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Congratulations to DC's 2008 Person of the Year

Dear Editor:

Congratulations to Dr. Tom Hyde for winning the 2008 Person of the Year award [reported in the Dec. 16 issue] and to the DC staff for making a great choice. In the article, Dr. Hyde said that "the DC who helped me with the Dolphins is still there today." Spencer Baron, DC DACBSP, has not only continued to serve as the Miami Dolphins' team chiropractor, but is also the president and founder of (arguably) the most elite organization a sports chiropractor can join. Membership in the Professional Football Chiropractic Society (PFCS) is automatic once an NFL team names you as its DC. Thanks to Dr. Hyde and other pioneers like him, Dr. Baron reports that 31/32 NFL teams are now represented in the PFCS.

Douglas Andersen, DC, DACBSP, CCN
Brea, Calif.

Let the MDs Treat Athletes

Dear Editor:

Most people probably read the Dec. 16 issue and said, "Wow, Dr. Hyde did a lot for the profession!" But I say, did he really? Did he give them what B.J. and D.D. taught was chiropractic? Or did he compromise our chiropractic philosophy and distinct and unique approach to mankind?

I believe he did this by not calling it something else other than a subluxation. He did this by putting chiropractic in the same arena as sports medicine. He did this by "treating" the athlete rather than giving them "care." So, did he really show these athletes what chiropractic was or did he show them how it could be used as a modality that is a subset of medicine?

I may not see the world-class athletes that Dr. Hyde does, but the young athletes I see only get chiropractic as it has been for over a hundred years - as the tool it was designed to be: a way of helping a human being be a better person today than they were yesterday because my specific adjustment allowed their nerve system and body to communicate more effectively.

Let the medical profession and its team render treatment to athletes. And let us deliver chiropractic care.

Tracy Gabbert, DC
Glendive, Mont.

Prescription Rights

Dear Editor:

We found the recent article on nurse practitioner degrees for chiropractors interesting [Dec. 2 issue: "Advanced Nursing Degrees for DCs"]. The article stated that one advantage of obtaining this new degree is the acquisition of pharmaceutical rights. These rights actually could be used to help patients get off medications.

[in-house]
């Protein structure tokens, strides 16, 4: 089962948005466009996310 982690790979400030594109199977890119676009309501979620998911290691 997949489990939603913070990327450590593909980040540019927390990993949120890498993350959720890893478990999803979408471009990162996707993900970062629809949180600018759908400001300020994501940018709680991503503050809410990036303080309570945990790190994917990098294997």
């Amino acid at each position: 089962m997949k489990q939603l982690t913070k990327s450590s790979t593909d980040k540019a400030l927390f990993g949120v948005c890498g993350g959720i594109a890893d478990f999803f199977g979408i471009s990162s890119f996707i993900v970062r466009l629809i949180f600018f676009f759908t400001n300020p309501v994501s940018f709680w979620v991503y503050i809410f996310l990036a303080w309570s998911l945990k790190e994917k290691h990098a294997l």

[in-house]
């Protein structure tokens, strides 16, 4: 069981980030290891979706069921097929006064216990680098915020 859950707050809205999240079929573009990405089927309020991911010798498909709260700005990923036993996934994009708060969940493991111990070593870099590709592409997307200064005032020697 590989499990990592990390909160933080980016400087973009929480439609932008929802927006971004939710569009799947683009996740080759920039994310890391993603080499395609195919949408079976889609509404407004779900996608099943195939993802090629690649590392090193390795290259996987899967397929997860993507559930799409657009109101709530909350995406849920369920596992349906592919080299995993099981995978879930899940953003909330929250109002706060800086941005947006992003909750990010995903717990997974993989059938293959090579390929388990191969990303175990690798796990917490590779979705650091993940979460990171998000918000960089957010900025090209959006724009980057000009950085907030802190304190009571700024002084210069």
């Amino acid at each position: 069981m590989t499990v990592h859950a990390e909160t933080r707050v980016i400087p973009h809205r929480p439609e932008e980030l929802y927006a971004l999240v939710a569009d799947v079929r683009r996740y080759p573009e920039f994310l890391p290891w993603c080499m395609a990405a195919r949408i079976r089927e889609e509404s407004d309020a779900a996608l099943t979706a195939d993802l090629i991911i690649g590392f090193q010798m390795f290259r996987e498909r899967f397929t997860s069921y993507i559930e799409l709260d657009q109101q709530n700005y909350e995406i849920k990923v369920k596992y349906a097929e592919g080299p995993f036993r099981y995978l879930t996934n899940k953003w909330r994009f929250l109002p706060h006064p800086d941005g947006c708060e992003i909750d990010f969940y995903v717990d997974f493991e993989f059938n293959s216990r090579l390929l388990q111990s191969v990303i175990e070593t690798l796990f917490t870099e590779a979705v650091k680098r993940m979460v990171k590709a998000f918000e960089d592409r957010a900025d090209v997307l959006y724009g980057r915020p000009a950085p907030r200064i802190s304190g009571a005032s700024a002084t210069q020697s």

Our question is: Why should we have to obtain an entire new degree to obtain these rights? As the "dentists or podiatrists of the spine,"1 the chiropractor is a primary-contact physician focused on NMS conditions, mainly of the spine. As a nonsurgical spine specialist, one of our first goals for our patients is pain control. We have many tools in our toolbox: SMT, flexion/distraction, neural mobilization, rehabilitative exercise, etc. Each of these tools helps us to manage spinal pain syndromes and improve spinal function.

Just one tool is missing from this toolbox: limited prescription rights. Adding a nurse practitioner degree to a DC degree is not really a step toward limited prescription rights, but a step toward broad prescription rights. We strongly believe that broad prescription rights are incompatible with the chiropractic identity (i.e., dentist/podiatrist of the spine).

Chiropractors do not need to obtain a new degree in order to have limited prescription rights. Education in the use of this tool should be included in the CCE college curriculum (as it is for the dentist or podiatrist). Alternatively, it can be provided as a chiropractic specialty, much like the chiropractic orthopedic or chiropractic neurology specialty, or as a postgraduate certificate. Regardless of how it is obtained, limited prescription rights should be available to chiropractic physicians without having to return to school to obtain an entire new degree.


  • Murphy DR, Schneider MJ, Seaman DR. Perle SM, Nelson CF. How can chiropractic become a respected mainstream profession? The example of podiatry. Chiropr Osteop 2008;16:10.

Karl Vincent, DC
Cyril Fischhoff, DC
Donald Murphy, DC

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